Friday, March 30, 2012

Simple Chess by Michael Stean

I think this is a great book.  Chess strategy is a forgotten subject these days ever since somebody latched onto the phrase “chess is 99% tactics” but consider this:  Let’s say a game lasts 40 moves.  Further, let’s say the first 10 moves are book...that may be too many for average players, but it’’ll do for illustration purposes.  Let us further say that both players make five serious tactical errors in the game, so that accounts for 10 moves.   So, you have 20 moves, fully half the game, in which no combinations are possible; this means you have to play moves that, as Jeremy Silman says, the position demands to be played.  Any old move won’t do; you have to play a move based on positional factors.  On what basis are these moves played?  What are the objectives?  That requires some positional understanding. Tactics only gets you so far and practicing them is a helpful and necessary, but real progress comes from understanding strategy and endings.

Simple Chess provides you with some elementary objectives, which if attained, should eventually decide the game in your favor.  This, of course, is subject to the proviso that you don’t make any tactical blunders like getting mated or losing material. Naturally you have to be alert for tactical shots at every move; strategy takes a back seat to mating your opponent or winning material (usually)!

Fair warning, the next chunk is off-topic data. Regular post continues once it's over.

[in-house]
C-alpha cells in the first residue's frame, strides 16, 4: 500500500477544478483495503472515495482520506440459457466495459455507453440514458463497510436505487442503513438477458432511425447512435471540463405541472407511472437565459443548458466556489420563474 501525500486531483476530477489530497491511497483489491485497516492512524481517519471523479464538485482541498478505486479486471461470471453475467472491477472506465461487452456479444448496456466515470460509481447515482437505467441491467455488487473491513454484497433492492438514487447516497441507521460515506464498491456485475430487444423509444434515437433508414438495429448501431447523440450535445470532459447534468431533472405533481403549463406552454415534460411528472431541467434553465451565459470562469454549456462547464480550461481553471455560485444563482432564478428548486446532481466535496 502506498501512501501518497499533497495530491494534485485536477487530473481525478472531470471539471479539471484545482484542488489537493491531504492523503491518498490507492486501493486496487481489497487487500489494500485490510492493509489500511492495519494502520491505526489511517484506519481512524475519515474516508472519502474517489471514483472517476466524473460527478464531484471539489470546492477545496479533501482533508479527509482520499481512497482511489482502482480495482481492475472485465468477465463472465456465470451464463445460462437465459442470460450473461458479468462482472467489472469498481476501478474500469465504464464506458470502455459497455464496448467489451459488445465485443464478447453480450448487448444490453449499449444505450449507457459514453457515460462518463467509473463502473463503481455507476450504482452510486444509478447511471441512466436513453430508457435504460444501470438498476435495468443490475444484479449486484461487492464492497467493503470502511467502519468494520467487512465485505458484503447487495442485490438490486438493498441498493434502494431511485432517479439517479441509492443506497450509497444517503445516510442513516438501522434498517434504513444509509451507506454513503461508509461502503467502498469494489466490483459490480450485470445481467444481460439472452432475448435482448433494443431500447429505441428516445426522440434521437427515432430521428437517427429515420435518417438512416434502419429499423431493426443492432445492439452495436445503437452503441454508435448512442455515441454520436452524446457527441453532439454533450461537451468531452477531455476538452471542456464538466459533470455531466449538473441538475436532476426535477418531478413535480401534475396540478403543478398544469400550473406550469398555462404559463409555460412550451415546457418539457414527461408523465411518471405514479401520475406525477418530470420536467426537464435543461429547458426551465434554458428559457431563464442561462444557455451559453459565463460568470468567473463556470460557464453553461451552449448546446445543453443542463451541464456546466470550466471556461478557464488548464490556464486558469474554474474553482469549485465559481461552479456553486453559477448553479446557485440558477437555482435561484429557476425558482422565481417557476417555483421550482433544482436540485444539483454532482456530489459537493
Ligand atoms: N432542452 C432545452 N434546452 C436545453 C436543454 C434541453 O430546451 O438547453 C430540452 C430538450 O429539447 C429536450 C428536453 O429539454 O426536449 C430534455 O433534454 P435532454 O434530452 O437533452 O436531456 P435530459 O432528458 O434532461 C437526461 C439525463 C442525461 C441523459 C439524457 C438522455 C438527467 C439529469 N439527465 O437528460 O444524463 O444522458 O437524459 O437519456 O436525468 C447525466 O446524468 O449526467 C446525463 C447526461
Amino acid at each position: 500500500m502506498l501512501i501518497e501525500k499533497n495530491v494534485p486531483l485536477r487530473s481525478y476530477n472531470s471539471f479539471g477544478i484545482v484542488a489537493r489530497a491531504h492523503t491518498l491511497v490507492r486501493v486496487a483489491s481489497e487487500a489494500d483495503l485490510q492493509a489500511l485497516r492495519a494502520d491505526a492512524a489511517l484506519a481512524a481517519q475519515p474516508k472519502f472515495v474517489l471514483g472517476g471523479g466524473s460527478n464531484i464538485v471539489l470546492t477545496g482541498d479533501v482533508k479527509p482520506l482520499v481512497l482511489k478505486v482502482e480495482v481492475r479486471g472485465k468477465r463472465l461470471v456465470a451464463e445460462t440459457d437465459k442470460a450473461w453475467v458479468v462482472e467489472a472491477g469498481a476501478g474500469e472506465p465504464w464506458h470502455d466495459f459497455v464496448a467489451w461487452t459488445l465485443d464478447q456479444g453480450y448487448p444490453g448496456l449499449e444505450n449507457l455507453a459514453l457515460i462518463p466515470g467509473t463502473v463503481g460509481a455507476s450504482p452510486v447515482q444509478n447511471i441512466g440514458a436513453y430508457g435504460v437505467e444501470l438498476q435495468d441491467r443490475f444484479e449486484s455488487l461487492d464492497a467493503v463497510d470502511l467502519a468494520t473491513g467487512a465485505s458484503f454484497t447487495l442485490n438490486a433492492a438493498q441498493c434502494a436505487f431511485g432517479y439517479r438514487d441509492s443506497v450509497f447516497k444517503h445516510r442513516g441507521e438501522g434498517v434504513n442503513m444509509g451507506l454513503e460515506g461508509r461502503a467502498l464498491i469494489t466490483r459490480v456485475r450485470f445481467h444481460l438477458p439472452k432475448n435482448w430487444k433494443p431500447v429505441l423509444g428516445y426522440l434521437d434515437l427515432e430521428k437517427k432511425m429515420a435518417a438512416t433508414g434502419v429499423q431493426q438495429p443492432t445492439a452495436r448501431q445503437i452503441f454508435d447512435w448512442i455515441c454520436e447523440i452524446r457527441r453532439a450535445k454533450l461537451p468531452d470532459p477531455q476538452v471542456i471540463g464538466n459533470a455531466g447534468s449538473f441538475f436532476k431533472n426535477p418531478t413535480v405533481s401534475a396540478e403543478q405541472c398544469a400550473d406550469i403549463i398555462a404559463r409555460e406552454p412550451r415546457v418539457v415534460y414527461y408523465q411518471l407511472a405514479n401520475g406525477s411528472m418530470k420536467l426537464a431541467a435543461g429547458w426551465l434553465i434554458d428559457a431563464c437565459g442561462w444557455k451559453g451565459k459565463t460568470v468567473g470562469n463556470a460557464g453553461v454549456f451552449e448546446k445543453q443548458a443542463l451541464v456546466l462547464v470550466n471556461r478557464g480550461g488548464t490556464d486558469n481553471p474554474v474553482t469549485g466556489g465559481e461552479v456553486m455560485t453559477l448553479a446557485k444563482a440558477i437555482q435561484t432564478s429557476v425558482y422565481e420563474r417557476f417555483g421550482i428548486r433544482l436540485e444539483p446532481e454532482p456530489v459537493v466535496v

Simple Chess aims to teach you some of the basic ideas for forming a long-term plan and shows you how to recognize and accumulate small advantages which, though they may have may have little short-term effect, are permanent features of the position. As the game progresses, the cumulative effect of these little advantages begin to make themselves felt, eventually leading to more tangible gains.  Your position becomes so strong that a tactical solution is inevitable.

Table of Contents:
1. Introduction
2. Outposts
3. Weak pawns
4. Open files
5. Half-open files: the minority attack
6. Black squares and white squares
7. Space

Here are a couple of excerpts from the book:

The most important single feature of a chess position is the activity of the pieces. This is absolutely fundamental in all phases of the game (opening, middlegame and especially endgame)... The primary constraint on a piece's activity is the Pawn structure...The job of the chessplayer must therefore be to use his skill to create a Pawn set-up which will allow his own pieces the optimum freedom and stability, while denying his opponent's similar scope.

The essence of simple chess is mobility. Pieces need to be kept active and used economically. All the objectives of simple chess can be traced back to this underlying notion... However, the single most important factor in determining mobility must be space, but what is space? is not an easily definable or recognizable concept... The following is nearer the truth. Any given Pawn structure has a certain capacity for accommodating pieces efficiently. Exceed this capacity and the pieces get in each other's way, and so reduce their mutual activity.

This book really isn't for beginners but for those in, say, the 1500 range; players who don't blunder away material very frequently.

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